There are a number of ways to get rid of a second mortgage. You can settle for pennies on the dollar, or you can get rid of the whole amount in bankruptcy. Alternatively, you could negotiate a modification of the loan. There may be an assignment of the deed of trust in the public records which indicates the current noteholder. Alternatively, you can request the identity of the noteholder from the servicer, Green Tree. In any case, you don't need to know the identity of the noteholder to get rid of it. Green Tree is your point of contact.
If you simply stop paying, the holder of your second may foreclose. It could do so now, which would make sense only if it bought out the holder of your first, or it could wait until you paid off your first. It could also just wait until you sold or refinanced the property, at which point you would have to pay it off.
I agree with Mr. Gramham. My two cents is this: I have known some homeowners whose home is extremely "underwater" do nothing--includle not pay the 2nd mortgage. In some instances, I have known the second lien-hold to "forgive" the debt because they realize they have no practical basis to foreclose on the homeowner, e.g. the second lender would get nothing because there would not be enough even to pay the balance of the first loan--thus, zero incentive to pay for the foreclosure-related fees. In other words, some folks have considered a "wait an see" approach as an option.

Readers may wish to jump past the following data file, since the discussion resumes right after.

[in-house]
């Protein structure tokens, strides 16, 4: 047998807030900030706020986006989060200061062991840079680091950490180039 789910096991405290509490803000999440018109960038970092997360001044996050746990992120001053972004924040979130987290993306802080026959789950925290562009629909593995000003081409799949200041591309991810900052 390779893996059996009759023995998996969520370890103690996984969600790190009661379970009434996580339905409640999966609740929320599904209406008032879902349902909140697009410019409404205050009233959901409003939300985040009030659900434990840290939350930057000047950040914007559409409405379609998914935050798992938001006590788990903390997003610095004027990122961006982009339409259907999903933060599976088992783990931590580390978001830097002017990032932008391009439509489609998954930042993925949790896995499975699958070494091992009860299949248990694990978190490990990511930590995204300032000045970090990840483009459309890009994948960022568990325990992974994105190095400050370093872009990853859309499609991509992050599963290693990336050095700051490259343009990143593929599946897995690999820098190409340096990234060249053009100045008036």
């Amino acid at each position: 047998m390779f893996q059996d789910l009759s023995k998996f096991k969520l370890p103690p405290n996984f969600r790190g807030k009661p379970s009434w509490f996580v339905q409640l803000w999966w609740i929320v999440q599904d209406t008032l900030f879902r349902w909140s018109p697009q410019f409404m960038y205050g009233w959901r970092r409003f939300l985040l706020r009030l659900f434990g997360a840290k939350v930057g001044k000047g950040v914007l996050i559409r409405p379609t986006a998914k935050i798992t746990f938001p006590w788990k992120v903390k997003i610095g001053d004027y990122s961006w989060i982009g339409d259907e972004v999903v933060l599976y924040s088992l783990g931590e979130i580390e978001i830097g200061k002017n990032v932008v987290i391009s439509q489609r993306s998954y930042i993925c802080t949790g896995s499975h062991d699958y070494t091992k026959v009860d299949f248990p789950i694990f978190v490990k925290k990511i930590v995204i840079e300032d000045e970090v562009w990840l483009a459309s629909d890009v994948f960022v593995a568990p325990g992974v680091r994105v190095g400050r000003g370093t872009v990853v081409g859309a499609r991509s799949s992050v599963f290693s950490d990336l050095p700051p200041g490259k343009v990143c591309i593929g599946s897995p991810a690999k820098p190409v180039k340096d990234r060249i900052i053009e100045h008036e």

PLEASE READ--before emailing, commenting or calling: As a rule, I do not respond to "comments" that are designed as follow-up questions to the originally-posted question. I specifically do this as to avoid creating any confusion to the originating author of the question and to prevent any attorney-client relationship from forming--as this is not the goal or intent of this attorney or the Avvo creators.
Further, I am only licensed to practice law in the State of California; therefore, any information provided in this answer is intended for application in California. Second, the information provided in this answer is solely intended to serve as GENERAL INFORMATION, and, at most, to serve as a catalyst for discussion between you and an attorney. Under no circumstance, is this information provided in this "Answer" intended to be construed as legal advice--and is not to be considered legal advice for any purpose. If you wish legal advice, then it is recommended that you contact a licensed attorney in your area to discuss the particulars of your case. Only by engaging in a meaningful discussion with a licensed attorney, can an attorney then provide you with legal advice.